Johnny Cash and the Great American Contradiction: Christianity and the Battle for the Soul of a Nation

Alasdair MacIntyre famously compared dying for the modern nation-state to dying for the phone company. One cannot imagine a more dismissive claim about this country for Americans, whether on the left or right, for whom the U.S. has a special place in God’s saving dispensation.

Rodney Clapp sees Johnny Cash as an exemplar of American citizenship who lies between these extremes. America is not so absurdly impersonal, but neither is it God’s Israel. It is more interesting than either caricature.

Clapp is a master observer of popular culture and a theologian in the tradition of Stanley Hauerwas. His book is a theologian’s survey of Cash’s extraordinary life and work, and also a tweak to his fellow Hauerwas readers: if American citizenship means Johnny Cash, it ain’t all bad.

Not that the America to which Clapp and Cash are devoted as professing patriots makes sense. It is, as Clapp’s title indicates, a “great contradiction.” As a country we pride ourselves on having broken from old-world tradition, and yet we zealously keep the oldest tradition of them all by prizing redemptive violence. We cherish our individualism and yet wish deeply to trade our vast loneliness for community. We champion the free market and yet sympathize with the underdog.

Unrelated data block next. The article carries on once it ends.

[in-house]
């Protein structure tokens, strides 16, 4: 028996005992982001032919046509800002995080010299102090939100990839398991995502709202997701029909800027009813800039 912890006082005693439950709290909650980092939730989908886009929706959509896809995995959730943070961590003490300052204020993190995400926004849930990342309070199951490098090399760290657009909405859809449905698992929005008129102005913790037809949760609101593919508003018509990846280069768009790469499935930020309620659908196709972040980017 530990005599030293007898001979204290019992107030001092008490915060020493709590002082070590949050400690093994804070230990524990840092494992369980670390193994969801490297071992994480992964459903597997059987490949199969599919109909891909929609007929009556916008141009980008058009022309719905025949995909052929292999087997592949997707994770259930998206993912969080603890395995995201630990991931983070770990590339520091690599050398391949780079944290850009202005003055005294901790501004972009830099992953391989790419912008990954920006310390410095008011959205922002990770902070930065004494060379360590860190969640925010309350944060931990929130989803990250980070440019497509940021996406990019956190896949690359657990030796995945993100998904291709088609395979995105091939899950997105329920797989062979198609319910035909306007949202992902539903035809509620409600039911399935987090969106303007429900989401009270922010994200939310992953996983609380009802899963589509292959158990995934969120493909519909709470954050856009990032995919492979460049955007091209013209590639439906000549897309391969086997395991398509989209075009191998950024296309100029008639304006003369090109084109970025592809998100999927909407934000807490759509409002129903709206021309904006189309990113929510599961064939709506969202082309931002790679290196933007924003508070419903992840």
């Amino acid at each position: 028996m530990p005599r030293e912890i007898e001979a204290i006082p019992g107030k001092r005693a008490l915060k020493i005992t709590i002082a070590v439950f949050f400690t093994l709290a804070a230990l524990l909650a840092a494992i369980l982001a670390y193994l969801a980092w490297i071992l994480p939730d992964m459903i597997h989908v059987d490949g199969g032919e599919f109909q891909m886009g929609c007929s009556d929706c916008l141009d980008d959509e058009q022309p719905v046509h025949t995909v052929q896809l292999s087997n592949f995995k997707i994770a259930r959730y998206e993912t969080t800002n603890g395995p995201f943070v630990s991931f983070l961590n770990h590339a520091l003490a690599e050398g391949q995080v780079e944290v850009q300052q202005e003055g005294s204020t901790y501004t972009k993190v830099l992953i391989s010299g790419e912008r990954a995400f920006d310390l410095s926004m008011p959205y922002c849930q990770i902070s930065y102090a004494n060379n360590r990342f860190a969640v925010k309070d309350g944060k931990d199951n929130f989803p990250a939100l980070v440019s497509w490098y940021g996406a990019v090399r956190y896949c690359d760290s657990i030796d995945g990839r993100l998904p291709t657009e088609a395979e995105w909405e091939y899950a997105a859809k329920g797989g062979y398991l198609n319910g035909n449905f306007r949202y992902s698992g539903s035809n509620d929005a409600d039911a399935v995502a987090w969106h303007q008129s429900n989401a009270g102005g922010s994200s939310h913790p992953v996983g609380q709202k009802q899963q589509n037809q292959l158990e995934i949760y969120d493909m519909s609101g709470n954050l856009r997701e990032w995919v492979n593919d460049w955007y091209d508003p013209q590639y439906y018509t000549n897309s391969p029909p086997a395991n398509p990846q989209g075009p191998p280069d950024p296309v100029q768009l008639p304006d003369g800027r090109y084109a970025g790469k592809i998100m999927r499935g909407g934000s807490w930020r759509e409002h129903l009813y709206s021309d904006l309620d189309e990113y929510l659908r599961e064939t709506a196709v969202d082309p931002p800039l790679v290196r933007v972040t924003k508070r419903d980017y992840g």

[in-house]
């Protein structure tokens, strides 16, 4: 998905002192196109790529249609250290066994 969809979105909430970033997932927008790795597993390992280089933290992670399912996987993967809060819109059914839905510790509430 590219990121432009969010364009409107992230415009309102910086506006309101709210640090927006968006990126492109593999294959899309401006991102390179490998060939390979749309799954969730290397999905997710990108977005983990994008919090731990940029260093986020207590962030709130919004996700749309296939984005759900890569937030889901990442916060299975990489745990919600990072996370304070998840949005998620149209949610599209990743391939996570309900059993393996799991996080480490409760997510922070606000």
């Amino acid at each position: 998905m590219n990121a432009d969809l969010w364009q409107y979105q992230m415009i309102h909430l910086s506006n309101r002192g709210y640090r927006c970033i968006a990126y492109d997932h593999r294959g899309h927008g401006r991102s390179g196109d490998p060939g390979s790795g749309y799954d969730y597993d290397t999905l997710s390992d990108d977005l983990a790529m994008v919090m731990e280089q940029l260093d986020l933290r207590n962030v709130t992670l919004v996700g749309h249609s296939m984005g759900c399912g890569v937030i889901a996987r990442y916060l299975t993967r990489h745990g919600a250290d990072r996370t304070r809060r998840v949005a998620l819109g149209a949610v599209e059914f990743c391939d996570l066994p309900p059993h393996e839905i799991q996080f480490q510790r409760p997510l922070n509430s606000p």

For Clapp, these contradictions come out of the cultural heart of America: Dixie. The South, with its deep piety and its viciously violent racial history, is a microcosm of America. Republicans tapped into this culture with their “southern strategy” after the 1960s—appealing to the latent racism that lay under a thin veneer of opposition to government. The Republicans understood the culture. They tapped into everything that “imparts to us our sense of the American ‘we,’” to which the left has been largely tone deaf because it fears all things religious and leans toward economic determinism. This culture is even more full of contradictions if you count the religious contradictions that are shot through our music. Jerry Lee Lewis is both a son of Pentecostals and a symbol of sexual liberation—his “great balls of fire” refers both to Pentecost and to other sorts of “shakin’.”

Johnny Cash is exemplary for Clapp because he understood these contradictions, embodied them and crooned about them beautifully. Here was a man who “tithed” his music, singing one song in ten to or about God. One late compilation of his music is titled Love, God, Murder. Just the basics. This was a man who sang for Billy Graham and yet, when he won a Grammy with almost no play from corporate Nashville’s radio playlists, he thanked the industry for its support by taking out an ad in a trade magazine that showed the Man in Black with his middle finger raised at the photographer, his sneer as terrifying as ever. He was a follower of Jesus who was entirely without piety. And so his life and music fascinate.